“I have crashed a couple of times,” says McClintock. “I keep myself very strong in the gym, so my muscles are strong enough, and I’m really flexible, eat healthy, don’t drink alcohol and I attribute this to my ability to not get hurt.”
An extra sense helps. So does being willing to balk.
“Taryn, on the other hand, she just goes for it because she isn’t scared.”
Watch this summer the jumpers who cut the closest to the ramp on their way in, and you’ll see the ones willing to take the extra chance for the extra distance. They will also tend to be the more compact athletes, as well.
“There are biomechanical limitations,” says McClintock, a University of Central Florida graduate in sports and fitness. “I’m five-foot-eight and really skinny … 135 pounds. There are girls who are much more compact at five-foot-four, five-foot-three, same weight, so their room for error is much higher.”
In addition to not losing control of themselves or the skis on the jump as easily, and as “little balls” out there, they don’t get hurt as easily.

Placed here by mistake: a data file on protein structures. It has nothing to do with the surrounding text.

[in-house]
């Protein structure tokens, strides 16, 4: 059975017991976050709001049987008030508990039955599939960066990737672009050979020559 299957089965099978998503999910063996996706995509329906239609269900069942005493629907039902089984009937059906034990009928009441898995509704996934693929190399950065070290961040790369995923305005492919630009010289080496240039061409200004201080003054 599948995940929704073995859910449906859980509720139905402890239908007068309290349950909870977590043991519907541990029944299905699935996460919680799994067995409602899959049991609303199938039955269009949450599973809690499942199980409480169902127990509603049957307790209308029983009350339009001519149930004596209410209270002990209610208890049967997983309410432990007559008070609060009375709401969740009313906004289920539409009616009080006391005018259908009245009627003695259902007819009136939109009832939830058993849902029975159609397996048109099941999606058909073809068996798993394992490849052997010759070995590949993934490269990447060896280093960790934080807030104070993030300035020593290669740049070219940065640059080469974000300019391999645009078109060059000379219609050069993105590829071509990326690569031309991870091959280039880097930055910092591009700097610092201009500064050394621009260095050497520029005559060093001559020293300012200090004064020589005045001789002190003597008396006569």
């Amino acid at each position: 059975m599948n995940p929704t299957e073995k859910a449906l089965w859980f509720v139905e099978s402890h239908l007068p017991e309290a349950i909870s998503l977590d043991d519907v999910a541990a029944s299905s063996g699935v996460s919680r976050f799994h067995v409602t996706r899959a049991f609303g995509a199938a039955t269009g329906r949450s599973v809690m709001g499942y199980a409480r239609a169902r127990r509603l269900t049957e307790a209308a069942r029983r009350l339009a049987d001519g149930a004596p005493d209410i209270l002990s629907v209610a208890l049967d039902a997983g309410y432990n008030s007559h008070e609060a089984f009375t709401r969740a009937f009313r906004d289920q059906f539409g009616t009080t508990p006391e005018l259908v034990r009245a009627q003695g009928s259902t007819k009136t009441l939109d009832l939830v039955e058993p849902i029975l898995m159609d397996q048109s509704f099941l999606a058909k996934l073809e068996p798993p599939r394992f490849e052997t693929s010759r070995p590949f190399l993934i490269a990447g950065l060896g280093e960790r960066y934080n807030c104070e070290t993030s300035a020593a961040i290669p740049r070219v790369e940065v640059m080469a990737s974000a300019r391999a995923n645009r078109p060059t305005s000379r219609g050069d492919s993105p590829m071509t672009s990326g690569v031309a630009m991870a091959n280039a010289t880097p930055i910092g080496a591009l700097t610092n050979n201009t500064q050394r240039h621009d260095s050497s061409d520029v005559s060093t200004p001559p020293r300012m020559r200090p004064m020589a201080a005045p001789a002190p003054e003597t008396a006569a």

Grant, at five-foot-four, is one of those rubber balls bouncing back from hitting water that has the same give as a slab of concrete. Still young, she has some years to push up the top 10, and take a shot at a world-championship podium for jumping.
It’s about staying focused, even when you’re enjoying flying.
“I know that I have thoughts when I’m in the air on some jumps, thinking ‘Oh, wow, I feel I’m going farther, I feel like I’m going higher,” she says.
Maybe all the way to a gold medal on the water down at Ontario Place’s West Channel.